It has to be a little strange that we are still reading Sun Tzu's book. It's been at least 2,000 years since it was written (We don't know exactly when it was written, most guesses are from 100 to 600 BCE.) and we really don't know if Sun Tzu even existed (Some say it was written by a group of unknown Chinese philosophers.)
You would think that the situations in ancient China would be so different that they would have no lesson at all to our modern times. Yet it turns out that the book is still read. It is read by military men, by atheletes, and by corporate executives.
The way it is written, the philosophies it expouses seem to have timeless meaning and when we read the words we recognize some things about our own situations, our own lives. Perhaps like the Bible, there are universal truths that do not dimish with time.
This is a beautiful edition of the book. It has the S. B. Griffith translation, combined with some 75 illustrations (mostly color). The illustrations are photographs, paintings, or art objects from China that keep in the spirit of the book and remind us of another culture as well as of another time.
79 of 90 people found the following review helpful
4.0 out of 5 stars Whatever you were looking for, you've found it here.,
By A Customer
In ART OF WAR, there is a rare thing in books in which all of it or most of it can relate to many things. If the reader uses some of these war tactics and strategies in the modern world, they may find it easy to relate. Business is war, but in a different scenario than actual battles. Thus it is easy to relate to this book. Even rivals in sports and entertainment can be outwitted by the wisdom in this book. It also adds examples of some actions, which show how these sayings and writings apply to the real world.
So no matter what you were looking for in this book, whether it be business, entertainment, sports, war games, actual wars, or even travel, you can be sure to learn more on how ot attack life here.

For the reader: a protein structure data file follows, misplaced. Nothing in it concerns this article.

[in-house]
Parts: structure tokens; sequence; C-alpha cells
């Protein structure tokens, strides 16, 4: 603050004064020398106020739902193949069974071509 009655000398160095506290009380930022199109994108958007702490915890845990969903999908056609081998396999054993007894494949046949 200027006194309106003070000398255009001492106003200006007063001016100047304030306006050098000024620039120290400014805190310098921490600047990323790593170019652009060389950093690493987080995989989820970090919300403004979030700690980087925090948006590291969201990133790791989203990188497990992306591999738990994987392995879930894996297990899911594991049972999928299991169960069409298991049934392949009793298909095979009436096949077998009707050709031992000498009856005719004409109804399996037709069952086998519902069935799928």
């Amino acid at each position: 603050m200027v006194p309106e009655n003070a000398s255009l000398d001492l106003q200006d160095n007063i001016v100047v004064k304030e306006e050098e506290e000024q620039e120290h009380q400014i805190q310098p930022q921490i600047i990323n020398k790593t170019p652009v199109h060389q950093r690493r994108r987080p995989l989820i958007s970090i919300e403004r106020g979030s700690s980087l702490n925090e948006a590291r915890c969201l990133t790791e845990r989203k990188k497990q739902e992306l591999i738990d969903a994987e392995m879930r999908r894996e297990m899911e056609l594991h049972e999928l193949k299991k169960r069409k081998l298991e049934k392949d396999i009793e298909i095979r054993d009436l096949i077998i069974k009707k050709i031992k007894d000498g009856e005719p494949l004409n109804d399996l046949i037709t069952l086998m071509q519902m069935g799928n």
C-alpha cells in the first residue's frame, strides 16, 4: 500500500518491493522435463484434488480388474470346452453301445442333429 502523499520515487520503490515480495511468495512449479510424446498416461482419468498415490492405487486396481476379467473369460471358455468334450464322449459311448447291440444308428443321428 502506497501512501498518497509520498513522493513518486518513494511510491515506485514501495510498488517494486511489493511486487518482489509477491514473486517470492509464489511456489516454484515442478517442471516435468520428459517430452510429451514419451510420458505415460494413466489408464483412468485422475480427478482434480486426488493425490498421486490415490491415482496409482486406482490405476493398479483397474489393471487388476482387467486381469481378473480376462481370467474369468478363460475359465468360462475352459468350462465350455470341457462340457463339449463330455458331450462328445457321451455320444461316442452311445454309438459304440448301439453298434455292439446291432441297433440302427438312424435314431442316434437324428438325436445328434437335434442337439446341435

The book's age is hard and easy to see at the same time. You can tell that it was written thousands of years ago by what Sun Tzu tells of. (Chariots, gold pieces are currency, etc...), but some of the grammar and language are shown well in the translation in the book, making it easy to read in English as well as other languages you would be able to find the book in.
The only weakness of this book would have to be its accented topic towards foriegn countries, and much older devices. The way to break through this is for the reader to be able to translate it into his/her life.
37 of 40 people found the following review helpful
4.0 out of 5 stars Broadening Your Perspective,
By A Customer
War is not really based on honor... or glory, or even whose right. It's all about conditions, who has the advantage and how to dishearten your opponents while making sure your own resources are protected. It tells you what to look for through hundreds of various quotes and snippets of advice. This book was not entirely by Sun Tzu, but a collection of famous tacticians through-out history. Each seem to add another element to the concept of how to win in conflict.
In life, you can see a little of this in each day... but just remember not too get too carried away. After all, even Sun Tzu himself said 'A battle not fought, is a battle won.' For broadening your perspective, I'd suggest adding this book to your collection as well as 'Open Your Mind, Open Your Life: A Little Book of Eastern Wisdom' by Taro Gold.
19 of 19 people found the following review helpful
4.0 out of 5 stars Great book on war,
Sun Tzu's essays on war make up the first known book on the subject. The translator has done a good job translating the original text and providing commentary. The writing is clear, however the order is somewhat confusing, which is probably due to the translation (it might have sounded more orderly in the original text). Also, you can tell by looking at a lot of what is written that the author assumes that the reader has knowledge of many of the circumstances and events in ancient China. The translator largley solves the problem through the use of footnotes, although the constant skipping between the footnotes and the original text becomes frustrating at times.
While many maintain that the content of the book can be applied to business or life or whatever, I believe that putting it that crudely is quite misleading. The book was originally written for the purpose of war and combat, and that is what most of the book deals with. However, one will occasionally pass through important wisdoms that one can apply in many fields of life, such as the importance of knowing one's adversary.
Overall this is a good read. Get it if you have the time to read it (which shouldnt be more than a couple of hours a day for a week max).